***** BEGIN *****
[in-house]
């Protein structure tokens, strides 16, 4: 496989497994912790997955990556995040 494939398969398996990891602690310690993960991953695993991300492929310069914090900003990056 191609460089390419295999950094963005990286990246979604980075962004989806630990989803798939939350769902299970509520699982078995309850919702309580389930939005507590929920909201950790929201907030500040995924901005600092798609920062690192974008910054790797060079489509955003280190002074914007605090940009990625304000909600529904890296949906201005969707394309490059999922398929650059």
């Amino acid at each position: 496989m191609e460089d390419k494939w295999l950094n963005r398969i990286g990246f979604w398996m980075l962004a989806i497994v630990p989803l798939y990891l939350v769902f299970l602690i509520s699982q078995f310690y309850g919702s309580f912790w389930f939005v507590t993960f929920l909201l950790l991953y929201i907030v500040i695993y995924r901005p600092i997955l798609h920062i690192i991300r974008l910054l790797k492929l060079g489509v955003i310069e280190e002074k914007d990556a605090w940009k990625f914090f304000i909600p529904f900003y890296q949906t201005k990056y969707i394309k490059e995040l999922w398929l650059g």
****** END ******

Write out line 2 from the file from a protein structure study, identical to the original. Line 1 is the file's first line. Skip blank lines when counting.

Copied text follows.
């Protein structure tokens, strides 16, 4: 496989497994912790997955990556995040 494939398969398996990891602690310690993960991953695993991300492929310069914090900003990056 191609460089390419295999950094963005990286990246979604980075962004989806630990989803798939939350769902299970509520699982078995309850919702309580389930939005507590929920909201950790929201907030500040995924901005600092798609920062690192974008910054790797060079489509955003280190002074914007605090940009990625304000909600529904890296949906201005969707394309490059999922398929650059």